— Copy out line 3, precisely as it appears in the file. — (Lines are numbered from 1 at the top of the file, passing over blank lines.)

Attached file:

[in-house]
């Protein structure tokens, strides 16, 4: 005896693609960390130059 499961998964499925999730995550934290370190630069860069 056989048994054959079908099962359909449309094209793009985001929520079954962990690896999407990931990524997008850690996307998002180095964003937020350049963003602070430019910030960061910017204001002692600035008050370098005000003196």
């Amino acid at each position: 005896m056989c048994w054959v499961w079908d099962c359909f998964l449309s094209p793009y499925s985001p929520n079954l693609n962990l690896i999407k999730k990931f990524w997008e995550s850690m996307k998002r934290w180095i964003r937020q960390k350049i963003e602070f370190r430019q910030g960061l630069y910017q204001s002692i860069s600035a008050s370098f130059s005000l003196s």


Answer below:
């Amino acid at each position: 005896m056989c048994w054959v499961w079908d099962c359909f998964l449309s094209p793009y499925s985001p929520n079954l693609n962990l690896i999407k999730k990931f990524w997008e995550s850690m996307k998002r934290w180095i964003r937020q960390k350049i963003e602070f370190r430019q910030g960061l630069y910017q204001s002692i860069s600035a008050s370098f130059s005000l003196s």